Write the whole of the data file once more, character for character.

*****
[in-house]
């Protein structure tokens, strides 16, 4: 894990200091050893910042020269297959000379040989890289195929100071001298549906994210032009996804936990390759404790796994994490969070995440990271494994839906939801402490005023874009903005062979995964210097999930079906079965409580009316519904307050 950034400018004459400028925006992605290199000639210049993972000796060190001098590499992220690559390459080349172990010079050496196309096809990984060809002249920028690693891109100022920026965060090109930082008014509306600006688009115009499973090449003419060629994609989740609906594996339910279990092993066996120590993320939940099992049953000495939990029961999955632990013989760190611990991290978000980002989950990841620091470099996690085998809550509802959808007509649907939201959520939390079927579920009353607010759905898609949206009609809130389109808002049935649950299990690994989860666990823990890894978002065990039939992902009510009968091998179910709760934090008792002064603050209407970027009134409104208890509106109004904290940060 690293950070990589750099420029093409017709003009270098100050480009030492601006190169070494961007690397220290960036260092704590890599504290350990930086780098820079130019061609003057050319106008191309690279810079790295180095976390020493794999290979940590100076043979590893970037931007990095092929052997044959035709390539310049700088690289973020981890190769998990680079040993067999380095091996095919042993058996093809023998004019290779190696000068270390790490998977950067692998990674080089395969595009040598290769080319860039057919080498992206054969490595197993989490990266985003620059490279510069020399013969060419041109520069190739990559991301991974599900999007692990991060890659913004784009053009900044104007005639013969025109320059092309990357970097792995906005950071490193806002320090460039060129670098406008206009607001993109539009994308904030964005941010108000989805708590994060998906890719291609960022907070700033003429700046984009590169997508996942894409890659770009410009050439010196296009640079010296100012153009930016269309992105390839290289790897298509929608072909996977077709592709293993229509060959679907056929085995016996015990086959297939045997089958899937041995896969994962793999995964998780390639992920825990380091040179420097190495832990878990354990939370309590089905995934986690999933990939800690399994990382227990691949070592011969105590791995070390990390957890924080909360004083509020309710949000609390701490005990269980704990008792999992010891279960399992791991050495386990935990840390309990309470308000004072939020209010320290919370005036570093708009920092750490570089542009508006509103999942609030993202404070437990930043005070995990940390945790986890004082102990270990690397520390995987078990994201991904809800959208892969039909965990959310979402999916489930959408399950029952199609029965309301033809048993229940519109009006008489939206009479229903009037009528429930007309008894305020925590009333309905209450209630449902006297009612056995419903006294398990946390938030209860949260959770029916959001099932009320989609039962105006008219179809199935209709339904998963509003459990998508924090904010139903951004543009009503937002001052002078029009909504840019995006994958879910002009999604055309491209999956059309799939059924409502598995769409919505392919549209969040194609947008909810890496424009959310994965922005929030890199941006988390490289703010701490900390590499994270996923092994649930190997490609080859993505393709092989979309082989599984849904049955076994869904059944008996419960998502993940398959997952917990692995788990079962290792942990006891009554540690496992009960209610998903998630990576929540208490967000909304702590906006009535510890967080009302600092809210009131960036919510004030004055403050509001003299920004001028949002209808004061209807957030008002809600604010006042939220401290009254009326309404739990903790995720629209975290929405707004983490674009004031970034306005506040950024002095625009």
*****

[in-house]
């Protein structure tokens, strides 16, 4: 894990200091050893910042020269297959000379040989890289195929100071001298549906994210032009996804936990390759404790796994994490969070995440990271494994839906939801402490005023874009903005062979995964210097999930079906079965409580009316519904307050 950034400018004459400028925006992605290199000639210049993972000796060190001098590499992220690559390459080349172990010079050496196309096809990984060809002249920028690693891109100022920026965060090109930082008014509306600006688009115009499973090449003419060629994609989740609906594996339910279990092993066996120590993320939940099992049953000495939990029961999955632990013989760190611990991290978000980002989950990841620091470099996690085998809550509802959808007509649907939201959520939390079927579920009353607010759905898609949206009609809130389109808002049935649950299990690994989860666990823990890894978002065990039939992902009510009968091998179910709760934090008792002064603050209407970027009134409104208890509106109004904290940060 690293950070990589750099420029093409017709003009270098100050480009030492601006190169070494961007690397220290960036260092704590890599504290350990930086780098820079130019061609003057050319106008191309690279810079790295180095976390020493794999290979940590100076043979590893970037931007990095092929052997044959035709390539310049700088690289973020981890190769998990680079040993067999380095091996095919042993058996093809023998004019290779190696000068270390790490998977950067692998990674080089395969595009040598290769080319860039057919080498992206054969490595197993989490990266985003620059490279510069020399013969060419041109520069190739990559991301991974599900999007692990991060890659913004784009053009900044104007005639013969025109320059092309990357970097792995906005950071490193806002320090460039060129670098406008206009607001993109539009994308904030964005941010108000989805708590994060998906890719291609960022907070700033003429700046984009590169997508996942894409890659770009410009050439010196296009640079010296100012153009930016269309992105390839290289790897298509929608072909996977077709592709293993229509060959679907056929085995016996015990086959297939045997089958899937041995896969994962793999995964998780390639992920825990380091040179420097190495832990878990354990939370309590089905995934986690999933990939800690399994990382227990691949070592011969105590791995070390990390957890924080909360004083509020309710949000609390701490005990269980704990008792999992010891279960399992791991050495386990935990840390309990309470308000004072939020209010320290919370005036570093708009920092750490570089542009508006509103999942609030993202404070437990930043005070995990940390945790986890004082102990270990690397520390995987078990994201991904809800959208892969039909965990959310979402999916489930959408399950029952199609029965309301033809048993229940519109009006008489939206009479229903009037009528429930007309008894305020925590009333309905209450209630449902006297009612056995419903006294398990946390938030209860949260959770029916959001099932009320989609039962105006008219179809199935209709339904998963509003459990998508924090904010139903951004543009009503937002001052002078029009909504840019995006994958879910002009999604055309491209999956059309799939059924409502598995769409919505392919549209969040194609947008909810890496424009959310994965922005929030890199941006988390490289703010701490900390590499994270996923092994649930190997490609080859993505393709092989979309082989599984849904049955076994869904059944008996419960998502993940398959997952917990692995788990079962290792942990006891009554540690496992009960209610998903998630990576929540208490967000909304702590906006009535510890967080009302600092809210009131960036919510004030004055403050509001003299920004001028949002209808004061209807957030008002809600604010006042939220401290009254009326309404739990903790995720629209975290929405707004983490674009004031970034306005506040950024002095625009």